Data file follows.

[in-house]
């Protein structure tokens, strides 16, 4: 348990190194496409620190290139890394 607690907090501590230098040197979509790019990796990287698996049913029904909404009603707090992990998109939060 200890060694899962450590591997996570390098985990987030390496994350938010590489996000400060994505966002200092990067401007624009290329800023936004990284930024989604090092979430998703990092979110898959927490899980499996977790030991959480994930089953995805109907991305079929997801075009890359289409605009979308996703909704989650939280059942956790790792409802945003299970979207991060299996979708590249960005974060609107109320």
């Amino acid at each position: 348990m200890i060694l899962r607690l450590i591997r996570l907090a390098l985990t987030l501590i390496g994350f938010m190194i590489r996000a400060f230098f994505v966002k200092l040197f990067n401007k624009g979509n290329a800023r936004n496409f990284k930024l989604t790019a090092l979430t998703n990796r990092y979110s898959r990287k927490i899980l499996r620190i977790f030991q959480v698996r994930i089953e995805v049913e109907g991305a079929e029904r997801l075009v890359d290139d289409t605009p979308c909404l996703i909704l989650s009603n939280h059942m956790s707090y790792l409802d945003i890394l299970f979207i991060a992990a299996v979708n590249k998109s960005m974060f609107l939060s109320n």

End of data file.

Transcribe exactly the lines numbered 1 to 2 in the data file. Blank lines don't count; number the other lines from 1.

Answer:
[in-house]
């Protein structure tokens, strides 16, 4: 348990190194496409620190290139890394 607690907090501590230098040197979509790019990796990287698996049913029904909404009603707090992990998109939060 200890060694899962450590591997996570390098985990987030390496994350938010590489996000400060994505966002200092990067401007624009290329800023936004990284930024989604090092979430998703990092979110898959927490899980499996977790030991959480994930089953995805109907991305079929997801075009890359289409605009979308996703909704989650939280059942956790790792409802945003299970979207991060299996979708590249960005974060609107109320």